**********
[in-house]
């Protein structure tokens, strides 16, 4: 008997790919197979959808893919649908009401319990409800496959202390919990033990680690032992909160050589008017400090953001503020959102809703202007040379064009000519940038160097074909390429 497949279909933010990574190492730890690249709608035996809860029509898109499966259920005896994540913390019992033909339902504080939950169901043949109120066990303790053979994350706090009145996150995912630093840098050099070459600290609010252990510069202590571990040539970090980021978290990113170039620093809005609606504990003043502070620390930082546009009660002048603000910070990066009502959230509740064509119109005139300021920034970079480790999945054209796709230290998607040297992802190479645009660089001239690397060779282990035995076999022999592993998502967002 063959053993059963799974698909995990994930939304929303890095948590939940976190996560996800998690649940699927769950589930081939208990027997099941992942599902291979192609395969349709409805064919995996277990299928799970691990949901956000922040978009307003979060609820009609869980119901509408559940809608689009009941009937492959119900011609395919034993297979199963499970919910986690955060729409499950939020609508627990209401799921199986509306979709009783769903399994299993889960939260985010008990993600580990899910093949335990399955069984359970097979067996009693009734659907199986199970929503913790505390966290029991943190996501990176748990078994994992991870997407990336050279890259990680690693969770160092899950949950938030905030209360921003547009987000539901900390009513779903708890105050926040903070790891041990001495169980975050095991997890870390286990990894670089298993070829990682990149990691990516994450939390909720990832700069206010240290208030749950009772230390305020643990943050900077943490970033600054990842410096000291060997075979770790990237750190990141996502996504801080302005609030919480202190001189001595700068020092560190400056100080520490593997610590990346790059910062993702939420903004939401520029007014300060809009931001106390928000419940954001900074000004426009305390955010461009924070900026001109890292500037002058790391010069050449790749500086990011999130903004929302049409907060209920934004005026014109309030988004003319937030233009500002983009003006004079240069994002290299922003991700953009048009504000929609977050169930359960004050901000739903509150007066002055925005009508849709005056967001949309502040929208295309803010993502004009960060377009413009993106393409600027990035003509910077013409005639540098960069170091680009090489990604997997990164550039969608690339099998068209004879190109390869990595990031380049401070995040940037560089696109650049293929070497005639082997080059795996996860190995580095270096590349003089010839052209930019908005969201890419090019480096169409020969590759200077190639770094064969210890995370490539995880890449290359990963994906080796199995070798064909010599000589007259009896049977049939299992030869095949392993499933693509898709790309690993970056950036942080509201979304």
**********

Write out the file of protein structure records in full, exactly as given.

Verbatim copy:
[in-house]
């Protein structure tokens, strides 16, 4: 008997790919197979959808893919649908009401319990409800496959202390919990033990680690032992909160050589008017400090953001503020959102809703202007040379064009000519940038160097074909390429 497949279909933010990574190492730890690249709608035996809860029509898109499966259920005896994540913390019992033909339902504080939950169901043949109120066990303790053979994350706090009145996150995912630093840098050099070459600290609010252990510069202590571990040539970090980021978290990113170039620093809005609606504990003043502070620390930082546009009660002048603000910070990066009502959230509740064509119109005139300021920034970079480790999945054209796709230290998607040297992802190479645009660089001239690397060779282990035995076999022999592993998502967002 063959053993059963799974698909995990994930939304929303890095948590939940976190996560996800998690649940699927769950589930081939208990027997099941992942599902291979192609395969349709409805064919995996277990299928799970691990949901956000922040978009307003979060609820009609869980119901509408559940809608689009009941009937492959119900011609395919034993297979199963499970919910986690955060729409499950939020609508627990209401799921199986509306979709009783769903399994299993889960939260985010008990993600580990899910093949335990399955069984359970097979067996009693009734659907199986199970929503913790505390966290029991943190996501990176748990078994994992991870997407990336050279890259990680690693969770160092899950949950938030905030209360921003547009987000539901900390009513779903708890105050926040903070790891041990001495169980975050095991997890870390286990990894670089298993070829990682990149990691990516994450939390909720990832700069206010240290208030749950009772230390305020643990943050900077943490970033600054990842410096000291060997075979770790990237750190990141996502996504801080302005609030919480202190001189001595700068020092560190400056100080520490593997610590990346790059910062993702939420903004939401520029007014300060809009931001106390928000419940954001900074000004426009305390955010461009924070900026001109890292500037002058790391010069050449790749500086990011999130903004929302049409907060209920934004005026014109309030988004003319937030233009500002983009003006004079240069994002290299922003991700953009048009504000929609977050169930359960004050901000739903509150007066002055925005009508849709005056967001949309502040929208295309803010993502004009960060377009413009993106393409600027990035003509910077013409005639540098960069170091680009090489990604997997990164550039969608690339099998068209004879190109390869990595990031380049401070995040940037560089696109650049293929070497005639082997080059795996996860190995580095270096590349003089010839052209930019908005969201890419090019480096169409020969590759200077190639770094064969210890995370490539995880890449290359990963994906080796199995070798064909010599000589007259009896049977049939299992030869095949392993499933693509898709790309690993970056950036942080509201979304």